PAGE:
G.Ramanathan was otherwise a very respected Music Director of repute, for his very popularly melodic carnatic based tunes.

Our highlighting such outright adoption of the then existing Hindi tunes is not to put down the concerned Music Director. This is simply to highlight a timeframe, in the anthology of Tamil film music, when such plagiarism was sometime routinely in vogue. If the Producer & Director insisted on copying an already popular tune those poor Music Directors never had a way out!

“Konjum Purave” by MLV was a clone of ‘Thandi Hawaain’ by Lata Mangeshkar, set to music by the legend S.D.Burman in the film ‘Naujawan’ (1951). The very same tune was lifted in Tamil film “Thai Ullam” (1952) as “Konjuum Purave”. Nevertheless the Tamil version became a huge hit, owing to the lovely tune as well as the silky voice of MLV. I remember having heard this song, as a child, being played all over in Madras, in the fifties. The music score was duo V.Nagaiah & Ramachandra Rao. Coming to the song, the “Konjum Purave” opens with the First violinst to the slow humming of MLV to the backdrop of vibrafone, but quickly transforms into a quick-beated foot tapper with its Dholak percussion . The intermittent BGM brings back the first Violinist’s melancholic strains before MLV goes on to her fast pace. Whereas S.D.Burman’s BGM arrangement is uniquely different, with Hawain Guitar for interludes in place of the Tamil version’s Violin. The young Lataji’s voice is more delicate than that of MLV.

M.S.Rajeswari rendered “Enni Enni Parkum Manam Inbam Kondaduthae”, composed by R. Sudarsanam. The identical tune was used in the song “Chup Chup Khade Ho Tho” sung by Lata under the baton of the duo Husnlal-Bhagatram, in the Hindi Film Badi Behen released in the same year. While Vazhkai was remade in Hindi only in 1951 as Bahaar, in which Vyjayanthimala made her debut Hindi films, it is not clear as to which version of the tune was the original.

Another interesting info: The Jewish Music Research Centre, Israel has published a CD containing the rare Jewish songs in Malayalam language representing the Jewish tradition that was in Kochi from where a lot of Malayali Jews migrated to Israel. One of the Malayalam songs in such CD “Enni enni tirttu dinam”  a Zionist song celebrating the Israeli independence from British, has been set to the tune of “Enni enni parkkum manam”.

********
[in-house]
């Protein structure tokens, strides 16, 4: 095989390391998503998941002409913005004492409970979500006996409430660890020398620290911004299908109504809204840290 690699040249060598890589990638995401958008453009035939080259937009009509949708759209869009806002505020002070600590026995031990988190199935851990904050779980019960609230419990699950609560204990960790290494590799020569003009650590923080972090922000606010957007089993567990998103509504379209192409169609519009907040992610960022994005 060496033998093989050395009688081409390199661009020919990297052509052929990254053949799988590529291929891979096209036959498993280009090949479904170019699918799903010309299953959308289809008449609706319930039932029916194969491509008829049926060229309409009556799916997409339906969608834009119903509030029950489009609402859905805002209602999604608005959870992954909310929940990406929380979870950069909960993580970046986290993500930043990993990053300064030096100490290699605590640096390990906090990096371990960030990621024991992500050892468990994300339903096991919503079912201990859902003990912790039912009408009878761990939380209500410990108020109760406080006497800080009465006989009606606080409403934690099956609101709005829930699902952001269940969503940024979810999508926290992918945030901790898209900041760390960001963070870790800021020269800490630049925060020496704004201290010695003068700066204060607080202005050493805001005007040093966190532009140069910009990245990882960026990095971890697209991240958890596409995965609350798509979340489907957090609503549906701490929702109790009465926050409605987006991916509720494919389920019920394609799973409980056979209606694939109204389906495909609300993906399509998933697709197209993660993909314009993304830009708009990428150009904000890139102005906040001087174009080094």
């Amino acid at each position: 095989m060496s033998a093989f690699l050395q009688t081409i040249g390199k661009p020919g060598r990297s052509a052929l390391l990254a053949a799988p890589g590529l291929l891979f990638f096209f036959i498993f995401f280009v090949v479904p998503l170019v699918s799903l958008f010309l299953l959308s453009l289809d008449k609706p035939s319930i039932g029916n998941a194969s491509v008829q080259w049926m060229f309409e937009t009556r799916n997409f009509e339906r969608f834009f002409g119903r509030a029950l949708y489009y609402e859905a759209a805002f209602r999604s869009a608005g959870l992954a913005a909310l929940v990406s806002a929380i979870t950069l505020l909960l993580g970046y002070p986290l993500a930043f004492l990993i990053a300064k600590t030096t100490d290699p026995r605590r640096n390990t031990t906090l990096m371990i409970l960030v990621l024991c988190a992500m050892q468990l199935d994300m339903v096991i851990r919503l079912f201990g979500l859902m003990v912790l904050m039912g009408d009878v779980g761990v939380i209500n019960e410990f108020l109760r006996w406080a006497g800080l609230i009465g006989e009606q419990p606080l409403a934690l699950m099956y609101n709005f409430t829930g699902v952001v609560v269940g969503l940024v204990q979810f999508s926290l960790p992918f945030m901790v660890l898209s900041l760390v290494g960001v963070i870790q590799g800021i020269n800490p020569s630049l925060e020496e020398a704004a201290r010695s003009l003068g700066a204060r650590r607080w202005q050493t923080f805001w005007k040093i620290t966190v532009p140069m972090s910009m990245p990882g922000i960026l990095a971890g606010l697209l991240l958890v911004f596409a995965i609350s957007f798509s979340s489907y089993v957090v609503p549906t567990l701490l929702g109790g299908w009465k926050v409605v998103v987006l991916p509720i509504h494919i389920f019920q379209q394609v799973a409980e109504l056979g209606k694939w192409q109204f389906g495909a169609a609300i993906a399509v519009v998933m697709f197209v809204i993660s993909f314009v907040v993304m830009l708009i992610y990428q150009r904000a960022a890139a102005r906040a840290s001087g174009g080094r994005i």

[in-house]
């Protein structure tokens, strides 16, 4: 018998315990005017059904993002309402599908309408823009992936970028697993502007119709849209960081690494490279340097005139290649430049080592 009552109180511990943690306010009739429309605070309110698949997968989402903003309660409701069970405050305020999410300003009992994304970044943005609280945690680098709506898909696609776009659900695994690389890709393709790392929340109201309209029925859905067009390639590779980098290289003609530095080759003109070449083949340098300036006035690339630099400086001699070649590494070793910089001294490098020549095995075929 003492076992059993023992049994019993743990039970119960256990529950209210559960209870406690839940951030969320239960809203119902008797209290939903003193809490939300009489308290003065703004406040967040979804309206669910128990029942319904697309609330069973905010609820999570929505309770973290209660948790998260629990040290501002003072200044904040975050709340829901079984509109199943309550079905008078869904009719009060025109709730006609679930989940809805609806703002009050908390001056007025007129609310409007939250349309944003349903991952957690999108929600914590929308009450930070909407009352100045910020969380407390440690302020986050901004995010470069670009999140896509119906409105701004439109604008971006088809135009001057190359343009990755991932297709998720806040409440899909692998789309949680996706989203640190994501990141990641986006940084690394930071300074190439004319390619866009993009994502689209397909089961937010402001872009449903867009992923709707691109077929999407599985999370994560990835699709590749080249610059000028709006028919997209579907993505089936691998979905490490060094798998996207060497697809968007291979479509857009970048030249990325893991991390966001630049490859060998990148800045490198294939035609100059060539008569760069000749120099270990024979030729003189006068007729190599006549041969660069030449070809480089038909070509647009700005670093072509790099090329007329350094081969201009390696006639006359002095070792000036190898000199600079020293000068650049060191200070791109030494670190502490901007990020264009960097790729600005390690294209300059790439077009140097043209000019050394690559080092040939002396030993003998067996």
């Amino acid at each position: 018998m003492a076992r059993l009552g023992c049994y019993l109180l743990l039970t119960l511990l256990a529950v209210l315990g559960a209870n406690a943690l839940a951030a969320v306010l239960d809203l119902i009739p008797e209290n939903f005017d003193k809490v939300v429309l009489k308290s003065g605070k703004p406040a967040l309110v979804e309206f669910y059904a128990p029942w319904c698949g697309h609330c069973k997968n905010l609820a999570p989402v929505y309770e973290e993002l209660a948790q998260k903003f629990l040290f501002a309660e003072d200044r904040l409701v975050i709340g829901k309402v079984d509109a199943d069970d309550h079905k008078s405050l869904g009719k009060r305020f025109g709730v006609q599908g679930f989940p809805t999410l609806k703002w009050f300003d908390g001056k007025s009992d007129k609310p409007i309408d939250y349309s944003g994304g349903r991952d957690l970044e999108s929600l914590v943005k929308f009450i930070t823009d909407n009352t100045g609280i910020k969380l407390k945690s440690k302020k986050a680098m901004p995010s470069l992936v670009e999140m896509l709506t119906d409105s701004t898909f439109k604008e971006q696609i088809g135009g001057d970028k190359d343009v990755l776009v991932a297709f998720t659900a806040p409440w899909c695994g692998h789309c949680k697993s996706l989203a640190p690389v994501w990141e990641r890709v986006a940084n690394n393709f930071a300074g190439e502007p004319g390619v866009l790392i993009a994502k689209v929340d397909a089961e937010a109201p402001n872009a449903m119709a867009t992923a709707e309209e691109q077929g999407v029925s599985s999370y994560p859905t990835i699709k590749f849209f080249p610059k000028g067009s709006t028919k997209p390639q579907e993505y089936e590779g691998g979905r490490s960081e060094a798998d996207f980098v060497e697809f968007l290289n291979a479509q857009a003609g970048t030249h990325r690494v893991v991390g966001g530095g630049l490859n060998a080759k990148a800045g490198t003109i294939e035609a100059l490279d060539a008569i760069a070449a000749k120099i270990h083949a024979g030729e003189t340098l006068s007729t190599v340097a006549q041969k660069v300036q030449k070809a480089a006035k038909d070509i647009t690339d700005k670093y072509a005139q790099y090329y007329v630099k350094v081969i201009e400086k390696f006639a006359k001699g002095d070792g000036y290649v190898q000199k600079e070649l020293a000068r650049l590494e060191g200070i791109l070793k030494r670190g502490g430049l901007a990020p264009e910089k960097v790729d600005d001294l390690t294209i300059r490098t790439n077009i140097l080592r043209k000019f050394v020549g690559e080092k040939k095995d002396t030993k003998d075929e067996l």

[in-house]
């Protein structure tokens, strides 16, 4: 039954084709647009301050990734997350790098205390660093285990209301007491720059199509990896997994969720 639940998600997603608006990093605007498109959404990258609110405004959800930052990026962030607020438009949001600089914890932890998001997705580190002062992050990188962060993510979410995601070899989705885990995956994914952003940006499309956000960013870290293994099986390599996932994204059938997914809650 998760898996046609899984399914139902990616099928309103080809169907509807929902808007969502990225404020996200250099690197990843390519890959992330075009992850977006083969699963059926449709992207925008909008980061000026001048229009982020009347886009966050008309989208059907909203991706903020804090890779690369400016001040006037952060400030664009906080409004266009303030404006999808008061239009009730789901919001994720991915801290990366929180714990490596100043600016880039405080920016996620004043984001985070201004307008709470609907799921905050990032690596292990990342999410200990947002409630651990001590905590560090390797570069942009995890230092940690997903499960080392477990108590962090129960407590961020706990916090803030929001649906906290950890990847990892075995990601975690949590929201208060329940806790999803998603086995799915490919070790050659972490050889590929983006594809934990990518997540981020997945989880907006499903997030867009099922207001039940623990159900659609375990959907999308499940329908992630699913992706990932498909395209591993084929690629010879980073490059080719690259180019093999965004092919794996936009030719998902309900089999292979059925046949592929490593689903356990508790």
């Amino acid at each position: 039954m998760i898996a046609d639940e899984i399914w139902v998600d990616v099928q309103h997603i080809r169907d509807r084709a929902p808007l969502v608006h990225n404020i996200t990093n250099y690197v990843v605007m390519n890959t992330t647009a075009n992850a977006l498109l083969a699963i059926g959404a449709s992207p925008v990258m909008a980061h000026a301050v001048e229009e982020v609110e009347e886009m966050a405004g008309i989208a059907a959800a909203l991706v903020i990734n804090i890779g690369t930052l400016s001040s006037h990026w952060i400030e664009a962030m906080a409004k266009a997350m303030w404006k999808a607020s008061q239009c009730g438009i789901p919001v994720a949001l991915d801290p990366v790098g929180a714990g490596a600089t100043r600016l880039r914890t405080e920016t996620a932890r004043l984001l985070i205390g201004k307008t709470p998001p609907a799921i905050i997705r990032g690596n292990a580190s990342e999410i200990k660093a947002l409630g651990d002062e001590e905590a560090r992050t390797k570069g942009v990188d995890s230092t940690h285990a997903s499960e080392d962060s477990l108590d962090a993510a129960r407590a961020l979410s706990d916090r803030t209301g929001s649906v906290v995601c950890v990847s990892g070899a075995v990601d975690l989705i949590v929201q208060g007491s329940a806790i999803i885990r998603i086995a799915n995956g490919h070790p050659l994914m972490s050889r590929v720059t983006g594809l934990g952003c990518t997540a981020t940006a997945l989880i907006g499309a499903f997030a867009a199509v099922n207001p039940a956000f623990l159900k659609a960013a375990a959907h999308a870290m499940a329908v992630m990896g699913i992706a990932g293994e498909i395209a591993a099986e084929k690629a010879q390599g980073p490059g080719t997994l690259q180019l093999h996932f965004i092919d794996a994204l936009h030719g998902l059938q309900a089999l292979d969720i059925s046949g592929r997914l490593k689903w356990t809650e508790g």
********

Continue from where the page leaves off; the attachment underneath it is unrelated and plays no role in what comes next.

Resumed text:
Much later, Music Director Vedha was known in using popular Hindi tunes in his songs. His song “Oho ethanai azhagu irubathu vayathinile’ from Athey Kangal reminded you of ‘Pedal Pushers’ by Ventures.  Occasionally you could see even MSV using tunes from overseas in his songs. “Anubavam pudumai’ in Kathalikka Neramillai was based on Italian melody “Besame Mucho”. Puthiya Paravai’s ‘Partha gnabagam illaiyo’ reminded the American tune ”Sway with me”.

Even R.D.Burman’s ‘ Mil Gaya’ was a total lift from ABBA’s  “Mama Mia”. Shankar-Ganesh’s ‘Megame Megame’ too was a replay of the tune from a Ghazal by Jagjit Singh.

The list could be long.

For change there was also reverse copying, the popular American Hip Hop Band, “Black eyed Peas” took portions of Ilayaraja’s  “Unakkum enakkum anandam” by S.Janaki from ‘Sri Raghavendra’ and mixed it with one of their songs.

There have been Tamil film songs, which were kept as they were with little or no changes when the original Tamil movies were remade in Hindi. The instances are “Ilaya Nila” of Ilayaraja from Payanangal Mudivathillai was largely the same in Kalakar in the music of Kalyanji Anandji. “Muthu kulikka vaareegala” of MSV from “Anubhavi Raja Anubhavi” was retained by R.D.Burman in “Dho Phool”.

Adapting good musical notes from unknown cultures and blending it to our own music genres is after all is a creative service, I would personally opine. The outright lifting also perhaps served the same in times when Tamil films were not quite ‘connected’ with other languages and cultures, though within the country.

Ultimately, all songs have to be within the parameters of the seven musical notes, “Sa Re Ga Ma Pa Da Ni”!

 

 

 

 

 

Filmy Ripples: Dancing Queens of Tamil Screen (Part 1)

By P V Gopalakrishnan

Dance and Tamil cinema have had a long association. And when you talk of early period Tamil movies mostly the dances were in classical Bharatanatyam format, choreographed by veteran gurus such as Vazhuvoor Ramaiah Pillai and the like.